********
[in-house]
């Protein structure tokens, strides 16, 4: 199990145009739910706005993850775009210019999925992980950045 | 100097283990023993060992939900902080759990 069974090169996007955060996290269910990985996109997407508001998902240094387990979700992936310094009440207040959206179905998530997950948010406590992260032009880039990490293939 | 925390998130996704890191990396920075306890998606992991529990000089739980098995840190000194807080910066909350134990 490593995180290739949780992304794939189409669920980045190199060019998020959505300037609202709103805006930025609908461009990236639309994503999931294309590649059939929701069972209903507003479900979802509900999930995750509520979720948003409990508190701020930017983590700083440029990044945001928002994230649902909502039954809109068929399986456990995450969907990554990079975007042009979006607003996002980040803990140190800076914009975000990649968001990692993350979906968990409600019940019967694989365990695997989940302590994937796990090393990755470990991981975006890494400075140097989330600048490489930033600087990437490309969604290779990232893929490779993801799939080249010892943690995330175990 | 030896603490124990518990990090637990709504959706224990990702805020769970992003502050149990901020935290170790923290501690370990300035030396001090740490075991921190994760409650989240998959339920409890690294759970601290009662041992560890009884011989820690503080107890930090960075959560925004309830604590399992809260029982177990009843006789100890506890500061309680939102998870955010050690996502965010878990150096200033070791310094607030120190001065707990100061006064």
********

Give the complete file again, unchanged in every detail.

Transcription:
[in-house]
């Protein structure tokens, strides 16, 4: 199990145009739910706005993850775009210019999925992980950045 | 100097283990023993060992939900902080759990 069974090169996007955060996290269910990985996109997407508001998902240094387990979700992936310094009440207040959206179905998530997950948010406590992260032009880039990490293939 | 925390998130996704890191990396920075306890998606992991529990000089739980098995840190000194807080910066909350134990 490593995180290739949780992304794939189409669920980045190199060019998020959505300037609202709103805006930025609908461009990236639309994503999931294309590649059939929701069972209903507003479900979802509900999930995750509520979720948003409990508190701020930017983590700083440029990044945001928002994230649902909502039954809109068929399986456990995450969907990554990079975007042009979006607003996002980040803990140190800076914009975000990649968001990692993350979906968990409600019940019967694989365990695997989940302590994937796990090393990755470990991981975006890494400075140097989330600048490489930033600087990437490309969604290779990232893929490779993801799939080249010892943690995330175990 | 030896603490124990518990990090637990709504959706224990990702805020769970992003502050149990901020935290170790923290501690370990300035030396001090740490075991921190994760409650989240998959339920409890690294759970601290009662041992560890009884011989820690503080107890930090960075959560925004309830604590399992809260029982177990009843006789100890506890500061309680939102998870955010050690996502965010878990150096200033070791310094607030120190001065707990100061006064």